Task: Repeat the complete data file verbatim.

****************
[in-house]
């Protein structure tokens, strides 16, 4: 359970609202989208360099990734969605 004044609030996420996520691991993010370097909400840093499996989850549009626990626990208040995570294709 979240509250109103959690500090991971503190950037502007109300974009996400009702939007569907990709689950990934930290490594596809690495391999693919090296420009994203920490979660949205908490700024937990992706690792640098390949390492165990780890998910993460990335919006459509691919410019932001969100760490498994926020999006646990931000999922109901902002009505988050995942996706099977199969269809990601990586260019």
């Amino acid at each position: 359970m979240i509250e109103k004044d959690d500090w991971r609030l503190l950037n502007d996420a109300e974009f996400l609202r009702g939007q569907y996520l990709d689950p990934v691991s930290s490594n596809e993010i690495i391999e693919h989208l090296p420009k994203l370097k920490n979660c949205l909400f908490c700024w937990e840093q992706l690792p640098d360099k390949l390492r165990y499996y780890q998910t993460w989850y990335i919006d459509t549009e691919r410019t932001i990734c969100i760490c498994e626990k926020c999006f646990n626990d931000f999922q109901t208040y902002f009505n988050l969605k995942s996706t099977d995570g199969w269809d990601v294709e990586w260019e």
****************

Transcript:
[in-house]
């Protein structure tokens, strides 16, 4: 359970609202989208360099990734969605 004044609030996420996520691991993010370097909400840093499996989850549009626990626990208040995570294709 979240509250109103959690500090991971503190950037502007109300974009996400009702939007569907990709689950990934930290490594596809690495391999693919090296420009994203920490979660949205908490700024937990992706690792640098390949390492165990780890998910993460990335919006459509691919410019932001969100760490498994926020999006646990931000999922109901902002009505988050995942996706099977199969269809990601990586260019």
């Amino acid at each position: 359970m979240i509250e109103k004044d959690d500090w991971r609030l503190l950037n502007d996420a109300e974009f996400l609202r009702g939007q569907y996520l990709d689950p990934v691991s930290s490594n596809e993010i690495i391999e693919h989208l090296p420009k994203l370097k920490n979660c949205l909400f908490c700024w937990e840093q992706l690792p640098d360099k390949l390492r165990y499996y780890q998910t993460w989850y990335i919006d459509t549009e691919r410019t932001i990734c969100i760490c498994e626990k926020c999006f646990n626990d931000f999922q109901t208040y902002f009505n988050l969605k995942s996706t099977d995570g199969w269809d990601v294709e990586w260019e």